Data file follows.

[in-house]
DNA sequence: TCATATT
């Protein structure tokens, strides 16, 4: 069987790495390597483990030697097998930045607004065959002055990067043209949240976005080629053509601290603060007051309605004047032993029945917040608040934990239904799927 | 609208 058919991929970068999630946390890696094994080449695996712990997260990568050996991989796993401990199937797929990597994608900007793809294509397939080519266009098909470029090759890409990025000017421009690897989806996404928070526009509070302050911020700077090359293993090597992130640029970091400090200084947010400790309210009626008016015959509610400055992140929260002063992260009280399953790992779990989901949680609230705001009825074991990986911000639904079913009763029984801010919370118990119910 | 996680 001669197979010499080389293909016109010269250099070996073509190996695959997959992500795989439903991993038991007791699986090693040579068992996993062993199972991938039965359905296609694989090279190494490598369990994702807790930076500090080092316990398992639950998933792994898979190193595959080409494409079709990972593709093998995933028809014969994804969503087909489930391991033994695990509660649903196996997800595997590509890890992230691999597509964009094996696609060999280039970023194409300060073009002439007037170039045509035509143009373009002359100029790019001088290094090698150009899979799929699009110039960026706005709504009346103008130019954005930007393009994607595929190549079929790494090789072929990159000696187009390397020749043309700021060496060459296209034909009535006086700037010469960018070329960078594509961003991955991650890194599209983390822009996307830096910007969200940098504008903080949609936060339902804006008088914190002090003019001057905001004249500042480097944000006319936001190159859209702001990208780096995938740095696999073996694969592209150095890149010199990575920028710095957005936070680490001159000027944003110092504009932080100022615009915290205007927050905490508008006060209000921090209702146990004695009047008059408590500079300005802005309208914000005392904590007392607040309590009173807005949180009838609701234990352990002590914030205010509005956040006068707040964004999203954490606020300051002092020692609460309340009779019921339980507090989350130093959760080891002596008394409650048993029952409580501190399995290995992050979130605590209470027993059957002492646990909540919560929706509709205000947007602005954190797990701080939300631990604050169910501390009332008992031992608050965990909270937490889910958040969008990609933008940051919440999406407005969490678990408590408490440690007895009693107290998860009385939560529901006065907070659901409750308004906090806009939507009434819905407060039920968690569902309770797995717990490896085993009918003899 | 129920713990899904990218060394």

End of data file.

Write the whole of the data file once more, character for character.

[in-house]
DNA sequence: TCATATT
């Protein structure tokens, strides 16, 4: 069987790495390597483990030697097998930045607004065959002055990067043209949240976005080629053509601290603060007051309605004047032993029945917040608040934990239904799927 | 609208 058919991929970068999630946390890696094994080449695996712990997260990568050996991989796993401990199937797929990597994608900007793809294509397939080519266009098909470029090759890409990025000017421009690897989806996404928070526009509070302050911020700077090359293993090597992130640029970091400090200084947010400790309210009626008016015959509610400055992140929260002063992260009280399953790992779990989901949680609230705001009825074991990986911000639904079913009763029984801010919370118990119910 | 996680 001669197979010499080389293909016109010269250099070996073509190996695959997959992500795989439903991993038991007791699986090693040579068992996993062993199972991938039965359905296609694989090279190494490598369990994702807790930076500090080092316990398992639950998933792994898979190193595959080409494409079709990972593709093998995933028809014969994804969503087909489930391991033994695990509660649903196996997800595997590509890890992230691999597509964009094996696609060999280039970023194409300060073009002439007037170039045509035509143009373009002359100029790019001088290094090698150009899979799929699009110039960026706005709504009346103008130019954005930007393009994607595929190549079929790494090789072929990159000696187009390397020749043309700021060496060459296209034909009535006086700037010469960018070329960078594509961003991955991650890194599209983390822009996307830096910007969200940098504008903080949609936060339902804006008088914190002090003019001057905001004249500042480097944000006319936001190159859209702001990208780096995938740095696999073996694969592209150095890149010199990575920028710095957005936070680490001159000027944003110092504009932080100022615009915290205007927050905490508008006060209000921090209702146990004695009047008059408590500079300005802005309208914000005392904590007392607040309590009173807005949180009838609701234990352990002590914030205010509005956040006068707040964004999203954490606020300051002092020692609460309340009779019921339980507090989350130093959760080891002596008394409650048993029952409580501190399995290995992050979130605590209470027993059957002492646990909540919560929706509709205000947007602005954190797990701080939300631990604050169910501390009332008992031992608050965990909270937490889910958040969008990609933008940051919440999406407005969490678990408590408490440690007895009693107290998860009385939560529901006065907070659901409750308004906090806009939507009434819905407060039920968690569902309770797995717990490896085993009918003899 | 129920713990899904990218060394």